Vice President Kamala Harris arrives in Guatemala to tackle migration causes

U.S. Vice President Kamala Harris and Guatemala’s Foreign Minister Pedro Brolo wave upon her arrival at Guatemalan Air Force Central Command in Guatemala City June 7, 2021 Photo: Reuters /Carlos Barria

GUATEMALA CITY – Vice President Kamala Harris is taking her first step onto the global stage Monday as she meets with Guatemalan President Alejandro Giammattei in an effort to revive U.S. relations with the country and tackle a daunting corruption problem.

Harris is traveling to Guatemala, followed by a visit to Mexico on Tuesday, as part of her mission to tackle the root causes of migration from Northern Triangle countries by addressing the dire conditions that cause people to flee.

Biden asked Harris in March to spearhead the administration’s efforts to address the conditions driving immigration to the United States from Guatemala, Honduras and El Salvador – in addition to other politically volatile issues in her portfolio, such as voting rights.

But the problems Harris is being asked to address are difficult and long-standing.

Administration officials say they recognize that any government or private investment may take years or even decades to bear fruit in a region where crippling poverty, cartel-linked crime and government corruption have long nudged people toward making a perilous 2,000-mile journey to the U.S. border.

The Biden administration has pledged $310 million in humanitarian aid to the region, and has a $4 billion plan to boost development there. Administration officials have also said that Harris will likely discuss more stringent anti-corruption measures with Giammattei.

But the United States has crafted aid programs in Guatemala for years with the goal of deterring migration. There were efforts to help coffee farmers improve their yields and the forestry management programs. There were vocational schools pointedly called the Stay Here Centers.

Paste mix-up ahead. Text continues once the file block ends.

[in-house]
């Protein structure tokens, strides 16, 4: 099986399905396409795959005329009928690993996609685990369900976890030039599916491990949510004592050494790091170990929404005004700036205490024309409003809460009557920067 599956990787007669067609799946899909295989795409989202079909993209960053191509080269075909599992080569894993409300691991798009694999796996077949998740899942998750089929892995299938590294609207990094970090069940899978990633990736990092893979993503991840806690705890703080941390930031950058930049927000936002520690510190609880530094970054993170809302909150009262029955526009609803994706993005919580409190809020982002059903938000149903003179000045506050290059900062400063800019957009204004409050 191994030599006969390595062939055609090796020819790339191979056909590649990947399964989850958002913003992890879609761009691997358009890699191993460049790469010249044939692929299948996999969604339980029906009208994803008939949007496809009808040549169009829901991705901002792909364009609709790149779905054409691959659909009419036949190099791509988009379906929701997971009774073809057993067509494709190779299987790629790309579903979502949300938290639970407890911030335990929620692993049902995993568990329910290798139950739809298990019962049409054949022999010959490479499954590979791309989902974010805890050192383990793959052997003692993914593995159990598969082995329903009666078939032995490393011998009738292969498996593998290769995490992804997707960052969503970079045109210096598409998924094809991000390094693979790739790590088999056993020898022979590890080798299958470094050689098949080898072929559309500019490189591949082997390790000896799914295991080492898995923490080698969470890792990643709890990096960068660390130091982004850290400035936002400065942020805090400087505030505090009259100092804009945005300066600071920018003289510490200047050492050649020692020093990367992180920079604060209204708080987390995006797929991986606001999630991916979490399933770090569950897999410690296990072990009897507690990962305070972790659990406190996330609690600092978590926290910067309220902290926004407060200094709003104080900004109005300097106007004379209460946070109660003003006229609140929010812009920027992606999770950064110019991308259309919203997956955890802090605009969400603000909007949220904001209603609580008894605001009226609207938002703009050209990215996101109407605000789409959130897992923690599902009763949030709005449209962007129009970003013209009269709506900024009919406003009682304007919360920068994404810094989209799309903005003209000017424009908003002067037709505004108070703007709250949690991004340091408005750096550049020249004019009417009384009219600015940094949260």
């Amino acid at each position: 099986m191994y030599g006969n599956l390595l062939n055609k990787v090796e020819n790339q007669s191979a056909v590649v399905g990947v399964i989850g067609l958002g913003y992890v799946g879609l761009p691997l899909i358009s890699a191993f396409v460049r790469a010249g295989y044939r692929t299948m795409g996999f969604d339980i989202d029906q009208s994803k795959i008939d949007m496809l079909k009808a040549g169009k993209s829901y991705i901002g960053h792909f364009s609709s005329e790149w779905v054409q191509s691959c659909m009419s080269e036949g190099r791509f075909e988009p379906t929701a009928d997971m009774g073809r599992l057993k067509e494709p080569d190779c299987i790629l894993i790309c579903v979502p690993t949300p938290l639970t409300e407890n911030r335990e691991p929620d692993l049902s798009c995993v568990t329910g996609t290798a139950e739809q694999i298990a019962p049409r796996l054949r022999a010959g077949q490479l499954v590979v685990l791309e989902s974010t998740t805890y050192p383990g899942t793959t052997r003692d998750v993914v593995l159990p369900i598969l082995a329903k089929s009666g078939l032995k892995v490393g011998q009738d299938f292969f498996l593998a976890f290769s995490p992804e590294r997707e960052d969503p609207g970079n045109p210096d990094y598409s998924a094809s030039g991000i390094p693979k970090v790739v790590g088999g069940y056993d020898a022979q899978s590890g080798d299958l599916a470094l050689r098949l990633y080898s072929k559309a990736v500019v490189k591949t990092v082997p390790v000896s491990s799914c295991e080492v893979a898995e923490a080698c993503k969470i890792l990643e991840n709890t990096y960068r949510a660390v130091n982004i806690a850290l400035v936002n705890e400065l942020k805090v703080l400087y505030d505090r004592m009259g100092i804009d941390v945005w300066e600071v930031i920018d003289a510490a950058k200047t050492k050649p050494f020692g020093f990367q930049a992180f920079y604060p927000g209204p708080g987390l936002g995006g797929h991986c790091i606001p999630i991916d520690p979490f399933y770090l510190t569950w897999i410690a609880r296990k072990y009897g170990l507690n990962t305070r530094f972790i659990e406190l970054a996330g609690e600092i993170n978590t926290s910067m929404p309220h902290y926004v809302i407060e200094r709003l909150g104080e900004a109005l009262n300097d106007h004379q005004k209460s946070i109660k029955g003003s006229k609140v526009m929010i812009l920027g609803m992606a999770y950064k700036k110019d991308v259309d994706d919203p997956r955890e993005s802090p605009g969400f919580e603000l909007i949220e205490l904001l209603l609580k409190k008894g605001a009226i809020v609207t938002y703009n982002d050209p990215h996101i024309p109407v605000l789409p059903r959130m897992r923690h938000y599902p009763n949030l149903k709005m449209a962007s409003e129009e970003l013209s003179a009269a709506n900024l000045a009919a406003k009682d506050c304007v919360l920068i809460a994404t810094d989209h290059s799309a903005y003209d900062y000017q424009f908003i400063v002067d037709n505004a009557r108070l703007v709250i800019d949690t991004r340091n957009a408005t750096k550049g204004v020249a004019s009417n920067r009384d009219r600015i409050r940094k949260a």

Through it all, the flow of migrants continued unabated.

Since 2019, about 400,000 Guatemalans have been apprehended at the U.S.-Mexico border – more than 2 percent of the country’s population.

After meeting with Giammettei, Harris was scheduled to take part Monday in a roundtable with Guatemalan community leaders about the root causes of migration. Then she will visit a local university to see projects created by young female engineers and to probe the women about the problems faced by female business owners.

Democrats widely see Harris, 56, as heir apparent to Biden, and the first female and minority vice president is a symbol of the diverse consortium that they hope will power the party in the 21st century. But Harris, who struggled to define herself during her failed presidential bid, has relatively little foreign policy experience, and this week’s trip could be a first step to addressing that.

Republicans have sought to hammer Harris’s immigration portfolio as a weak point in the Biden administration. Prominent Republicans – some with presidential aspirations of their own – have dubbed Harris Biden’s “border czar” – a title she rejects – in an effort to ding the current administration and hobble a potential future opponent.

 

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